Sections

About Us

 
Make a Donation
Fully-Local • Non-Partisan • Public-Service Journalism
 

City reports few complaints registered over short-term rentals

Wednesday, April 25, 2012 by Michael Kanin

An audit requested by Council Member Bill Spelman that investigates a host of questions about short-term rentals in the City of Austin has revealed that only a fraction of the city’s 911 (0.2 percent) and 311 (0.4 percent) calls have come in relation those properties. The study further illustrated that only 0.2 percent of Austin’s code compliance citations were delivered to those properties.

 

Council Members got the report late Friday. On Monday, Council Members Laura Morrison and Kathie Tovo placed an item on this week’s Council agenda to set a public hearing next month for new regulations for short-term rental properties. If approved, the item might force a quicker disposition for rules changes for the area’s short term rentals than city staff is prepared to handle.

 

Indeed, during the City Council’s regular Tuesday work session, Mayor Lee Leffingwell hinted at that fact. “My understanding was that the staff, on this particular item…had said they hadn’t posted it because they weren’t ready to do it,” he said.

 

On Tuesday night, members of the city’s Planning Commission further indicated that the changes to short-term rental regulations weren’t quite ready for prime time with a vote to postpone a discussion item about the rules to May 22. Their action came at the request of staff. Instead, the commission created another short-term rental working group.

 

Short-term rental units are properties that are leased out for brief periods of time, primarily to vacationers. This can also include houses rented by their owner-occupants to guests for just a brief period of time. Morrison and Tovo pushed for new regulations over concerns that the propagation of the facilities was hurting central Austin neighborhoods.

 

In January, Morrison and Tovo – each of whom are neighborhood favorites – faced off with Spelman over his resolution to suspend the overhaul of short-term rental rules and his call for the audit (See In Fact Daily, Jan. 11, 2012). Spelman won that round, and new short-term rental regulations were put on hold as the auditor conducted his study.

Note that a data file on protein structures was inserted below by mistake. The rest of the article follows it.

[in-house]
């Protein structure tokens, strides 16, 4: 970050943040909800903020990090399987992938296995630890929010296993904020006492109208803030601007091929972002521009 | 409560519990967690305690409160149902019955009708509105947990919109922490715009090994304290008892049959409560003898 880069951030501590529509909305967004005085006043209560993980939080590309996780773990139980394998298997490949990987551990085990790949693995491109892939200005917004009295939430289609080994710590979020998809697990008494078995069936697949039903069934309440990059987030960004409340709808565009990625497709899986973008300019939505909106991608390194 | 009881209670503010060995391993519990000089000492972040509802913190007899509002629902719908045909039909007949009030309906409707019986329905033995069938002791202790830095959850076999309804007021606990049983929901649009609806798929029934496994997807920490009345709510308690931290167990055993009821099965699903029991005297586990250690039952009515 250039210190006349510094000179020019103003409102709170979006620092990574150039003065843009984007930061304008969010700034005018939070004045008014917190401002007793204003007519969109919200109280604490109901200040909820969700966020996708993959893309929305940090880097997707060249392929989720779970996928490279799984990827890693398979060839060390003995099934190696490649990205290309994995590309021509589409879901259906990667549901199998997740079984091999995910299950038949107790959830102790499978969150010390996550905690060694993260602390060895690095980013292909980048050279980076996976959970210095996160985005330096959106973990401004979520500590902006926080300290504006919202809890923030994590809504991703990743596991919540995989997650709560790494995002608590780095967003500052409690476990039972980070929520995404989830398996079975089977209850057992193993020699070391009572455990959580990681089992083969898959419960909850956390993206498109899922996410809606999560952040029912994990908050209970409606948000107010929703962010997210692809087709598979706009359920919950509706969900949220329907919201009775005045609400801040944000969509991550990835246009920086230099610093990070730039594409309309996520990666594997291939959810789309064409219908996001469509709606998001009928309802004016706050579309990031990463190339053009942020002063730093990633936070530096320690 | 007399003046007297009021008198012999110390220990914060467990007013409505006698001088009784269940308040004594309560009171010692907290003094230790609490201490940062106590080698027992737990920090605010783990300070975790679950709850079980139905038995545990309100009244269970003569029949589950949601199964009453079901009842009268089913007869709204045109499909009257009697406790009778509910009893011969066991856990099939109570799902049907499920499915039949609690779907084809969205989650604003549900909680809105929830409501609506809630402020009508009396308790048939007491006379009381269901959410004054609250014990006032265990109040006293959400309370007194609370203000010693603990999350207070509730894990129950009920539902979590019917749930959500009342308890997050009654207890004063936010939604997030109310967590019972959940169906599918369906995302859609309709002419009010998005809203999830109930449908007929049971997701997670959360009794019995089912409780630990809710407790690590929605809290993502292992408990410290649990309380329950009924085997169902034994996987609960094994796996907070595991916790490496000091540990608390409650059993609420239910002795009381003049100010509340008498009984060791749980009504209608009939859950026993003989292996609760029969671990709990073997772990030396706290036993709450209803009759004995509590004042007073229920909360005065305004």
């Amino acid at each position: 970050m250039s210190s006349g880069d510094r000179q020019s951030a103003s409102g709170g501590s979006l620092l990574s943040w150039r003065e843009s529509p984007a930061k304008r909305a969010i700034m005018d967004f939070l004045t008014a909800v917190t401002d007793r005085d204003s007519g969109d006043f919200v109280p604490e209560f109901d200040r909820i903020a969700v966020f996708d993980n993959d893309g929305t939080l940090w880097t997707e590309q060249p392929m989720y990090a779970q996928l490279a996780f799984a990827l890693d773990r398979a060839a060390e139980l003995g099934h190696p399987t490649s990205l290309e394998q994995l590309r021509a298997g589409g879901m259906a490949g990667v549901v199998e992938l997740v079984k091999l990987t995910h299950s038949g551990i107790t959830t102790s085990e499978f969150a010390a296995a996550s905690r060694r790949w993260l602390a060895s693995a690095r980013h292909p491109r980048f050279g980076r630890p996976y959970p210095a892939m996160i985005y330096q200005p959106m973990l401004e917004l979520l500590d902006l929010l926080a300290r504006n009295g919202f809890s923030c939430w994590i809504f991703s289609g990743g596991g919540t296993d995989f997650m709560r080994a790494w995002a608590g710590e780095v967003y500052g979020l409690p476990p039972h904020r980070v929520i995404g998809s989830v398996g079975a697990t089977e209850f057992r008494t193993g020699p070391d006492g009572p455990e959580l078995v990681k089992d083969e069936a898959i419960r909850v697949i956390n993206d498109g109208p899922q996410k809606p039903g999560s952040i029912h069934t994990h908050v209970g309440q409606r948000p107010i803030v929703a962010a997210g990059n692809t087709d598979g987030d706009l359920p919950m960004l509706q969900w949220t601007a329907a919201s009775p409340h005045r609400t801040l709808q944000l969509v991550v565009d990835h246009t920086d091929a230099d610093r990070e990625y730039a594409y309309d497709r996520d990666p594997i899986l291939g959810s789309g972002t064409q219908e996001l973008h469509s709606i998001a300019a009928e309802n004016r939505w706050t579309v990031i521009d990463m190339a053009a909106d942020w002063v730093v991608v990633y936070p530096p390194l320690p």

In addition to the findings associated with 911 and 311 calls, and code compliance complaints, the auditor’s report addressed whether the short-term rental properties were owner-occupied, as well as the question of whether the units were located primarily in one area. The study concluded that 62 percent of the facilities were owner-occupied versus 26 percent that were not.

 

The auditor also found that 32 percent of the properties are located in the 78704 zip code. That figure is followed by roughly 12 percent dispersal of the units in the 78703 and 78702 regions, respectively, just west and just east of downtown. None of the rest of the city’s zip codes, including 78756 and 78757—the Allandale neighborhood — held more than 5 percent of Austin’s short-term rental properties. However, some who live in that particular neighborhood have been especially vocal in their opposition to such rentals.

Join Your Friends and Neighbors

We're a nonprofit news organization, and we put our service to you above all else. That will never change. But public-service journalism requires community support from readers like you. Will you join your friends and neighbors to support our work and mission?

Back to Top